Recently we suffered a great loss in our family. My husband's father passed away on December 31st and this last weekend we laid his ashes to rest. I really can't stop myself from thinking about how birth and death are such incredible things.
Being a birth doula, I am surrounded by unlimited potential. So many wonderful humans are being born everyday and they are already remarkable. And as soon as those bundles of joy are here, parents are born too, and they have choices to make and (POOF!) just like that, the pressure is on to be good, and right, and correct. (Although, as a parent, I have found there is great power and importance in allowing space for "wrong.")
And this is where we get down to the point: our legacy is something we have power over. How we are remembered is something we can influence through our actions, goals, and conversations. What we leave isn't just stuff, but feelings, ideas, memories.
As a parent, what do I want my child to remember about me and her time with me? As a doula, how am I adding value to my profession and my community? Why am I here?
These thoughts are helping me see through some of this groggy fog of grief. Hearing the wonderful stories about my father-in-law are refreshing and uplifting. The small part of life I witnessed was only a slice of his - he had 67 years of relationships that left their mark.
Just yesterday, the information that is in the image above was shared on social media. It struck such a chord with me that I had to stop and evaluate how I was conducting myself. I agree with the statement above and I needed to check myself against what it is encouraging.
I felt stronger/better in her presence. Yes. I want women to feel stronger in my presence. I want to lift up and not tear down.
She always did what she said. I want to be a mom of my word. I want to be a doula of my word. I want to be a business owner of my word. I want my statements to be meaningful.
She increased acceptance and compassion in others. Yes, I want to increase acceptance and compassion. I want to help bridge sides. I want to help grow understanding and tolerance.
She instilled strength in our daughters. YES. I want to instill strength in my daughter, and your daughter. I want the daughters of this world to be brave and fearless. I believe my last post speaks directly to this.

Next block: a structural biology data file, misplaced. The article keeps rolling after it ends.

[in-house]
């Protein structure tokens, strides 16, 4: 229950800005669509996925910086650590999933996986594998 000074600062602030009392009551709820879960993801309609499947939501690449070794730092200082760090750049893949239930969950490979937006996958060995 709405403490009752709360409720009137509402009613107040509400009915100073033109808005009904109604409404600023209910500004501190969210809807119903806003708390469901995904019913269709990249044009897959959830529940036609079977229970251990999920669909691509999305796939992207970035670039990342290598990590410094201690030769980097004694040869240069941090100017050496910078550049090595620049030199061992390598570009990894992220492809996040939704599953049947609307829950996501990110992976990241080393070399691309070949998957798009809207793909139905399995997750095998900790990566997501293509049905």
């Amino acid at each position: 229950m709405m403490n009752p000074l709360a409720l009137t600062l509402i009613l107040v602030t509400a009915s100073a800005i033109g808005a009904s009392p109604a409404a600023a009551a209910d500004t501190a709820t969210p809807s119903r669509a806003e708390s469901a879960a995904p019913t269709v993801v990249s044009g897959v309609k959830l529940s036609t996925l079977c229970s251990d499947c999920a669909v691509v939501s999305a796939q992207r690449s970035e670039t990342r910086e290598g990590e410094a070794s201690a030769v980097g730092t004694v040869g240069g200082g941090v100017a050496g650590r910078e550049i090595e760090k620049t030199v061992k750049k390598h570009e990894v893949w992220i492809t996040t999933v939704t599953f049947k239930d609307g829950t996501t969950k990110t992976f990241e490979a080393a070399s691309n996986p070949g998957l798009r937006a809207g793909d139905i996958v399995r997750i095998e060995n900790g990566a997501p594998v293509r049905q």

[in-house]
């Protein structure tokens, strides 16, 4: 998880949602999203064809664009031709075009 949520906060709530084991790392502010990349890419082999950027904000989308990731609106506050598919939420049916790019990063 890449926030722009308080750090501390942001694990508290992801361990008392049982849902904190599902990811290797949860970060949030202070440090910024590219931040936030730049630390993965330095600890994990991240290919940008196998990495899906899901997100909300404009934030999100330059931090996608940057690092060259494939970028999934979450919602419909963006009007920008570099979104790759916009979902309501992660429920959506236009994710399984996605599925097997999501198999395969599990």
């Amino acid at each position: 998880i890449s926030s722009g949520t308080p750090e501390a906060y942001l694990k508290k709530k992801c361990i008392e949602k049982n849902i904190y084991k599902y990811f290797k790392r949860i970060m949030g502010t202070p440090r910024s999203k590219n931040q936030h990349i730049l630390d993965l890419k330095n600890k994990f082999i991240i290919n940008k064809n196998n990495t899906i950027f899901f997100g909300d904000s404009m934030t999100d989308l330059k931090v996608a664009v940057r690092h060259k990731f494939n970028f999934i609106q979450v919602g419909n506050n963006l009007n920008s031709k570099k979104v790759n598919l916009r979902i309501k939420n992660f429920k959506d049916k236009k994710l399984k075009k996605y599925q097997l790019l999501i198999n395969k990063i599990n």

She educated the masses. I am not a trained teacher, but I will share my knowledge with any that will listen (or read, dear Reader). Knowledge is what started me on the path to this profession, and helping other mothers have knowledge to make decisions that are best for their families will be a steady driving force in my work. Women with information are unstoppable.
She encouraged open-mindedness. There is a saying, that the world is a book, and if you don't travel, you are only reading the first page. I want to encourage women to read past the first page of their autobiography. I want women to dive into themselves, their feelings, their histories and their prejudices. Ask questions - of yourself, of your care provider, of your surroundings, of your understanding of normal. I want to help open doors to the millions of possible answers.
She left her family a financial success. Yes. I don't think there is anyone that doesn't want this. But I want it so badly and share why it is so important to my daughter. I want to share with her that relationships should be shared because you want to share them, you want to be in them, not because you have to be in them. And I know this looks different for every family, but I know what this looks like for me.
Although these traits are labeled The Legacy of a Doula, they ring true outside of business. And perhaps that is a greater legacy: genuine, knowledgeable, available, and steadfast.
As Heidi Shulista from Kansas City Doulas asks, "For what will you be remembered? For whom are you living?"
So do you know, for what will YOU be remembered? For whom are YOU living?
Authored by A Swift Doula